These standards are regulated either by the track’s local authority—that is the case for independent tracks, as I have pointed out—or, as in the majority of cases, by the GBGB, which regulates 24 tracks. However, the GBGB is only allowed to regulate these standards on the basis that it is accredited by the United Kingdom Accreditation Service for the audit of greyhound tracks against the standards required by the 2010 regulations.
At this point, it might help the House if I briefly discussed what we mean by the term “self-regulation”. The hon. Member for Islwyn said that this is still very much self-regulated. However, I do not think it is quite as simple as that, because the position is firmer than simply having a voluntary code.
Prior to the introduction of the regulations in 2010, the industry was self-regulated in the way that most people would understand the term. There were no specific statutory requirements for greyhound racing tracks, the industry set its own welfare rules of racing and there was no independent external scrutiny of how the National Greyhound Racing Club, which was the main industry regulator at the time, enforced its own rules. However, following the 2007 Donoughue report and the subsequent introduction of the Welfare of Racing Greyhounds Regulations 2010, the minimum conditions required for all greyhound tracks in England are now set down by Parliament. Apart from local authorities, if any organisation wishes to regulate the standards themselves, it must have UKAS accreditation to do so. The GBGB is currently the only body certified in this way by UKAS and ensures that there is now external independent oversight of the enforcement work that the GBGB carries out.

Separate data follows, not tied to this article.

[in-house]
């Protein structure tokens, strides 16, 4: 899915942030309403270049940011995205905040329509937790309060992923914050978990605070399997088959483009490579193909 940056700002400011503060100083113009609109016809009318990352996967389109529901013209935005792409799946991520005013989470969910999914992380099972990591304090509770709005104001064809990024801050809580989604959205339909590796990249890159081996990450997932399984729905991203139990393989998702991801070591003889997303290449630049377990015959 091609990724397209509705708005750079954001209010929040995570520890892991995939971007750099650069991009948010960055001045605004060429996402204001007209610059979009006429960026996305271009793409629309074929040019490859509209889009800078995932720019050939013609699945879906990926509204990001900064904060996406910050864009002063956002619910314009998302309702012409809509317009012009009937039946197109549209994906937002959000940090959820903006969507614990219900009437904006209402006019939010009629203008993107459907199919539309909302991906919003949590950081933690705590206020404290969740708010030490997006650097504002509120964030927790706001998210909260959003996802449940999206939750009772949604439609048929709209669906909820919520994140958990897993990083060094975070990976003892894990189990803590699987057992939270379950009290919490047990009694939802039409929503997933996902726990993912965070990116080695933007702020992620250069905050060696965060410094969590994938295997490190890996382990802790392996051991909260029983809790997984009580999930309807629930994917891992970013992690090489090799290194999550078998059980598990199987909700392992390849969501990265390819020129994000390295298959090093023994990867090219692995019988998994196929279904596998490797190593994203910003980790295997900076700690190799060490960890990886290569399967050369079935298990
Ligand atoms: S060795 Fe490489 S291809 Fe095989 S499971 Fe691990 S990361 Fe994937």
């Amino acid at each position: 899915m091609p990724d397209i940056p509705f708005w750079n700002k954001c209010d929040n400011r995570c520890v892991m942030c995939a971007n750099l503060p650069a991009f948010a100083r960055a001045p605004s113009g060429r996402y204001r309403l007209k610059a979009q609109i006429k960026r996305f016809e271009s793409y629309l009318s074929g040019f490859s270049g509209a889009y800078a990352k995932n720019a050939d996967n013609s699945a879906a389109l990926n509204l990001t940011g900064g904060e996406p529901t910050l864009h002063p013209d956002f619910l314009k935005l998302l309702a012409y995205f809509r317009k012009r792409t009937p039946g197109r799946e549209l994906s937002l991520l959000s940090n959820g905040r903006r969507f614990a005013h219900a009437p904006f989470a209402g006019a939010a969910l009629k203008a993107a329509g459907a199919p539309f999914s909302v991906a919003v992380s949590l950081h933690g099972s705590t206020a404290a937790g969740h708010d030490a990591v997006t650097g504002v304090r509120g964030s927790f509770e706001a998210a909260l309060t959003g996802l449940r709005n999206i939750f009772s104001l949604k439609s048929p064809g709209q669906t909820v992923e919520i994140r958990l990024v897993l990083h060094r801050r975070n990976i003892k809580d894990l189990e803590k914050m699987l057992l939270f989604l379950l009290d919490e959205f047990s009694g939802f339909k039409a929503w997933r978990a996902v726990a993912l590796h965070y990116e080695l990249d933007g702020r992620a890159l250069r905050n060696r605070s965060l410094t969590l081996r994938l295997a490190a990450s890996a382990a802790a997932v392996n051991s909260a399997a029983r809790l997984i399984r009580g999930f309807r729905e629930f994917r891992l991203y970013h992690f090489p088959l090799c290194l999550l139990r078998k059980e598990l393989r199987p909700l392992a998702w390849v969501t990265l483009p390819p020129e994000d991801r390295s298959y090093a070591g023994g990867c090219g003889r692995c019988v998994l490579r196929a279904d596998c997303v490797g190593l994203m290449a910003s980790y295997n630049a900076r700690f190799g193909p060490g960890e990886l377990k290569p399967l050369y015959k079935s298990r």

While the current situation is often described as self-regulation, clearly 2010 marked a break with what had gone before. What we have is a statutory form of regulation that is enforced by an industry body that is then itself audited by an independent body established within Government.
It might be worth while my saying a little more about UKAS accreditation. UKAS is recognised by the Government as the sole UK organisation for the accreditation of certification, testing and inspection bodies to internationally agreed standards. UKAS accreditation provides an assurance of the competence, impartiality and integrity of assessment bodies. As UKAS accredits the GBGB as a certification body, I think that the Government can have confidence that the GBGB is effectively monitoring and verifying welfare standards as defined within the rules of racing and within the 2010 regulations.
UKAS’s accreditation process determines the technical competence and integrity of organisations acting as assessment bodies. Before UKAS accredits any organisation, the organisation will be subject to intensive audit to ensure compliance with the international standard for certification bodies, including witnessing the organisation’s own assessment activities. Accredited organisations are subject to annual surveillance visits and full reassessment after four years.
Organisations found not to be acting in accordance with their accreditation can have that suspended or even withdrawn. Should the GBGB ever lose its accreditation, the 2010 regulations would automatically remove its powers to regulate the standards set out in those regulations, and all GBGB tracks in England would then require a licence from their local authority.
If anyone has any concerns about how the GBGB is applying welfare standards as defined within the rules of the 2010 regulations, they can report them to UKAS. UKAS has powers to investigate any such concerns reported to it. The GBGB was accredited by UKAS in March 2010 and DEFRA officials have been told that since then UKAS has received no complaints about the efficacy with which the GBGB has approached its duties.
I want to say a little about the five-year review, which was touched on in an intervention. When the regulations were introduced in 2010, Ministers in the last Government committed to reviewing them after they had been in force for five years. As the House is aware, all new regulations now come with statutory five-year review clauses anyway, but it was always the intention—even under the previous Government, and even before the statutory requirement to review regulations every five years was in place—to review these particular regulations after five years.